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the center of interest or activity.
As in: “this generation has made the environment a focus of attention”

It’s 2017 and you may be as tempted as we are to make ambitious resolutions embarking on a New Year! Whether it’s internal goal-setting or a new board agenda, look no further than our favorite word of the season: focus. Read the definition above and think about the focus of your organization. What is the cornerstone, the nucleus, of your mission? If you can state the focus in one sentence, all the better!

Yet, like carrying your plate through the buffet line when your stomach is growling from hunger, sometimes associations (and their members, boards, and leadership) are prompted to sample everything on offer. This is distracting and will quickly drain resources, be it human or financial.

At the start of a New Year, resolve instead to focus on core strengths in the services you provide – in the raison d’etre of your organization. It’s an essential discipline that values “doing better” above “adding new.” And remember that associations are driven by member needs.

If you keep the members’ primary needs front of mind and identify how to improve on those services and programs with laser focus, your purpose will become crystal clear and the growth you desire will follow.

Here are four ways to get focused:

1. Fine-tune current services.

Are you focusing energy on services that enhance and grow membership? Identifying, communicating and delivering excellent primary services is the foundation of member retention and growth. This answers the ultimate question: “Is this group essential to me?” If that answer is “yes,” then you know you’re focusing precisely where you need to. If that answer is “no” or “maybe,” return to the core essentials and evaluate how they can be improved.

Here’s an example: If you have a valuable newsletter, improve on it. Add a new column, feature, or article series; change the graphics; or make it easier for members to access, read, or download. If your website isn’t mobile-friendly, make the change in 2017. Focus on making all communications a must-read for your members. Members will welcome the improvements and value your association more.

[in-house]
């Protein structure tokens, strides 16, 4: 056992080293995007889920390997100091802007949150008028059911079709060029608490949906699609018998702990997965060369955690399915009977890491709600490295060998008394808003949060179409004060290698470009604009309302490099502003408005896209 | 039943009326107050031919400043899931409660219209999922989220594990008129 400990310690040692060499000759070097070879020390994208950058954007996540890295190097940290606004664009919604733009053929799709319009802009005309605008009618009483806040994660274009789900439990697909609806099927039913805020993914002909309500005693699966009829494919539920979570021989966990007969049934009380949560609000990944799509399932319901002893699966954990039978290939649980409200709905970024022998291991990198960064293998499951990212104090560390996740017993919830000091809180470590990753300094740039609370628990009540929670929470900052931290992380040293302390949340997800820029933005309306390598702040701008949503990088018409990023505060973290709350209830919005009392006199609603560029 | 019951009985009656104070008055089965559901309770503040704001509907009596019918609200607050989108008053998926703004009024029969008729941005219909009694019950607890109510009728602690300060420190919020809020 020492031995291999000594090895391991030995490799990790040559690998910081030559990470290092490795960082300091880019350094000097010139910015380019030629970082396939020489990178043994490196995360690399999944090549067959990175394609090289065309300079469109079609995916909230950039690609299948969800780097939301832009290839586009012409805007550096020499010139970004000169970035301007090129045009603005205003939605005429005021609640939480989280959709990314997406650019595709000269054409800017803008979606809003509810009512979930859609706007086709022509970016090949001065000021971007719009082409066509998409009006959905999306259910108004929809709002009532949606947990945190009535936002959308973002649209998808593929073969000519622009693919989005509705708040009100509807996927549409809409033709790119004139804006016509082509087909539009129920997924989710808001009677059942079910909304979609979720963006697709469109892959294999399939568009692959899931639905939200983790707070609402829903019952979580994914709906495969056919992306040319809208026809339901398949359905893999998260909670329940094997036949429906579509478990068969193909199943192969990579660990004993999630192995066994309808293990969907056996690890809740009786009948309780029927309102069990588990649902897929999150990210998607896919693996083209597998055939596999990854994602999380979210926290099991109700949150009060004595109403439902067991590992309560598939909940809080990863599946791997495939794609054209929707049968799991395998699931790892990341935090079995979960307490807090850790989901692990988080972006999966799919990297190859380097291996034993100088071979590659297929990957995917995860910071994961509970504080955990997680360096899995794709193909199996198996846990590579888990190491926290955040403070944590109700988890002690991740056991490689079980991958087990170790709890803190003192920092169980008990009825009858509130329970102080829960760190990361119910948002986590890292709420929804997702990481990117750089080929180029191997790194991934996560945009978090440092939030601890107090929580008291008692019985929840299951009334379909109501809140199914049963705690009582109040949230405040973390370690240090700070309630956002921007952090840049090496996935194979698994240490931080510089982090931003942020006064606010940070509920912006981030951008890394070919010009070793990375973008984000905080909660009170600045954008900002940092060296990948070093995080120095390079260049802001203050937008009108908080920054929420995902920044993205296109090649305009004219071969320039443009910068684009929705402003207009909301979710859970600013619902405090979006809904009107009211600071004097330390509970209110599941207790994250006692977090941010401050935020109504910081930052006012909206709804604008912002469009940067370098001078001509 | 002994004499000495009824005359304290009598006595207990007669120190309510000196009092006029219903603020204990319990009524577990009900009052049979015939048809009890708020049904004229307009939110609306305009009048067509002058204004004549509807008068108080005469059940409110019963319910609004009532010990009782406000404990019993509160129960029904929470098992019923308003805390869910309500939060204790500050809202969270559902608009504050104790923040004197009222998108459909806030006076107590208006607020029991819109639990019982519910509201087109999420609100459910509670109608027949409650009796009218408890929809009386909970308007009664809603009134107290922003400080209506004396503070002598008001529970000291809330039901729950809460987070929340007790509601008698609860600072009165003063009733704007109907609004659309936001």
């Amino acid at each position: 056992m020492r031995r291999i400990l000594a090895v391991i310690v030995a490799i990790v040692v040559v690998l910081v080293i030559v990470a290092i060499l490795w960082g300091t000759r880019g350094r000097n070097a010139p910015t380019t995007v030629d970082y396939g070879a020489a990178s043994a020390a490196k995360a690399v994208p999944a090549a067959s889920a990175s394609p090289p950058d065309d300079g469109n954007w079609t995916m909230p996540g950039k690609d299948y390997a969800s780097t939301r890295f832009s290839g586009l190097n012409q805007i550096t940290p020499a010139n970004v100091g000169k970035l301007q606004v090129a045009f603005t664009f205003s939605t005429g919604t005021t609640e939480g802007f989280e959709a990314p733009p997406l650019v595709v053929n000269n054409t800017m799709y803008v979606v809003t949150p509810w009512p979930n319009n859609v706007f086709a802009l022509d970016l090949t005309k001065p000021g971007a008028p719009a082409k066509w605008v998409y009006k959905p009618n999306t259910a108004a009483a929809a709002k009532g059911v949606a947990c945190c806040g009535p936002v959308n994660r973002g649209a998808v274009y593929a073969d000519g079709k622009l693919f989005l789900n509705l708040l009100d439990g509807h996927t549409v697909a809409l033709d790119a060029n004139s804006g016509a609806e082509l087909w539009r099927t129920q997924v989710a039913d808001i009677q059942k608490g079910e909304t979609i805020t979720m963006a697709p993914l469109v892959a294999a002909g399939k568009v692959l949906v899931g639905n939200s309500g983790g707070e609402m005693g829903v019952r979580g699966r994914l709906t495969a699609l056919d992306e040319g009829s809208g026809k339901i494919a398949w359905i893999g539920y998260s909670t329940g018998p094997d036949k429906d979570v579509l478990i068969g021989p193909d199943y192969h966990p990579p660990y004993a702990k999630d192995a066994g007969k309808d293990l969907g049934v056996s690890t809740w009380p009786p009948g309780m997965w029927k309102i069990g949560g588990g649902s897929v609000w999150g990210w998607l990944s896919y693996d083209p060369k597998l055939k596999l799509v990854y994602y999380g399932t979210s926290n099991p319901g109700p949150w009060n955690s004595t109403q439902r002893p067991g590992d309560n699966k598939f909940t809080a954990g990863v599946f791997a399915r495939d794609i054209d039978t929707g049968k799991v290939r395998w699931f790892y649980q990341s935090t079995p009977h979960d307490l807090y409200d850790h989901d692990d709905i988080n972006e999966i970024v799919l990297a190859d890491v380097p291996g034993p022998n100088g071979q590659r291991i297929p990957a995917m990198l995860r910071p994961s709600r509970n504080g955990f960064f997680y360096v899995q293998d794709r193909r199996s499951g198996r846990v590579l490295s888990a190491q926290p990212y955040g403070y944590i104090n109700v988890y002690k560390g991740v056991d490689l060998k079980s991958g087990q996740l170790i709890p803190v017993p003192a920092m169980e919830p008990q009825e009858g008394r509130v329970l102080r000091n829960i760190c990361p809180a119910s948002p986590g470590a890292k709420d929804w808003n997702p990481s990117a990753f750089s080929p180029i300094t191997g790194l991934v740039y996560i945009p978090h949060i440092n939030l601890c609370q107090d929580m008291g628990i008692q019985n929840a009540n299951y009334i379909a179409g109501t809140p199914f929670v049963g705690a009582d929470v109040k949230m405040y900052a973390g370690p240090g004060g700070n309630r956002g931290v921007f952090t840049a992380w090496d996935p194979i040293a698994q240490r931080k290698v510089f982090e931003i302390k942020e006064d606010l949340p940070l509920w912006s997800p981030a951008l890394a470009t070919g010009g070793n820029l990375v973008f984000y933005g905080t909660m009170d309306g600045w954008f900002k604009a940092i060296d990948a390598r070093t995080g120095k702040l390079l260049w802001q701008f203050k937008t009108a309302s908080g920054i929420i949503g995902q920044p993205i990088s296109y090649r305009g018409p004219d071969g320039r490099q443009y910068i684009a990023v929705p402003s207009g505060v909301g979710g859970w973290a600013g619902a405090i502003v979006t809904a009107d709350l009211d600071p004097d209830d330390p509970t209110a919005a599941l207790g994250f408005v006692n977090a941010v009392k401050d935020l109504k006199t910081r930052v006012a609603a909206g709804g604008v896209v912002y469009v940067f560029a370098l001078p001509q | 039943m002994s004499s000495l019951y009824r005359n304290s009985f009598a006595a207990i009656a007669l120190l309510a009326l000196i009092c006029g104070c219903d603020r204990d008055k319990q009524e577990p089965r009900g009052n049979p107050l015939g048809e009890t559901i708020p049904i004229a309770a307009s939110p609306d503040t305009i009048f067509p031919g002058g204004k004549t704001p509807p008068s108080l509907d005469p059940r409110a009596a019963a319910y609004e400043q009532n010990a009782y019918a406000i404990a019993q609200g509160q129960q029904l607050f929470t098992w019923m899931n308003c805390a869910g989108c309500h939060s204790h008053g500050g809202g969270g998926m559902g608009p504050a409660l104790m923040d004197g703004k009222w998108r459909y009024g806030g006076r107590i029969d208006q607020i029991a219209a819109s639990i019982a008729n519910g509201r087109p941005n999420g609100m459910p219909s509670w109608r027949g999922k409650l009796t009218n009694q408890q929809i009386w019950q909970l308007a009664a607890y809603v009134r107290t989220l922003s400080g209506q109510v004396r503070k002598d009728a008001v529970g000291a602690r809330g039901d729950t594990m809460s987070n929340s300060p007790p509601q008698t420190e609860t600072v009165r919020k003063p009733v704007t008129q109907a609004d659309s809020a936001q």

2. Listen seriously to what your staff needs.

It is your staff’s responsibility to control expenses – labor being the biggest line item. Providing the tools they need can make a big impact on member service. They hear the issues and problems of your members every day, they are your biggest ear. Support their work and commitment by acting upon their needs.

Here’s an example: 
If staff recommends an upgrade to your Association Management System (AMS) to improve your membership database, strongly consider it. Keeping up to date with technology ensures your most valuable asset – member data – is housed securely and staff will save time with the automated tools that comprehensive AMS platforms provide. Most of all, members will appreciate easy-to-use tools such as online member directories and event registration forms.

3. Say good-bye to sacred cows.

Painful, yes. It begins with your and your organization’s leadership engaging in honest conversation about unproductive or hugely distracting initiatives. Your gut may already tell you which programs to retire. If not, financial analysis of a program’s cost should help.

Here’s an example: As part of the budgeting and planning process, with all emotion and nostalgia set aside, leadership can no longer ignore the true financial drain of a long-time program that consistently underperforms. Face the obvious and retire the program or plan its phase out. Replace it with more relevant and accessible member training or implement a fresh initiative to replace the stale one.

4. Nurture growth organically.

In today’s startup-minded world, when venture capital often funds little more than an idea, it’s tempting to follow the next, new, bright and shiny object (aka Apps! Viral video campaigns! New chapters!). We suggest you “go beta” instead of jumping in full force. Start with a pilot or one-time endeavor. Test it, evaluate it, survey it, check the metrics, and make adjustments.

Here’s an example: A few years ago, one of SBI’s clients launched a new education program with two webinars. The next year, they moved to four offerings; and since then, they’ve expanded to 10 webinars per year that are now an important revenue stream. Because the organization trialed webinars and evaluated member response, testing the waters, so to speak, it was well positioned to expand on that foundation in a fiscally sustainable way.

Pay attention to what you can improve, and make it better. Return to your core reason for existence and feed that. Doesn’t it make sense that if you improve delivery of your core services, you’ll attract and engage more members? Improve upon existing services, try out a new approach, and adequately fund the successful programs already in place. This kind of focus will position your association for a solid future.

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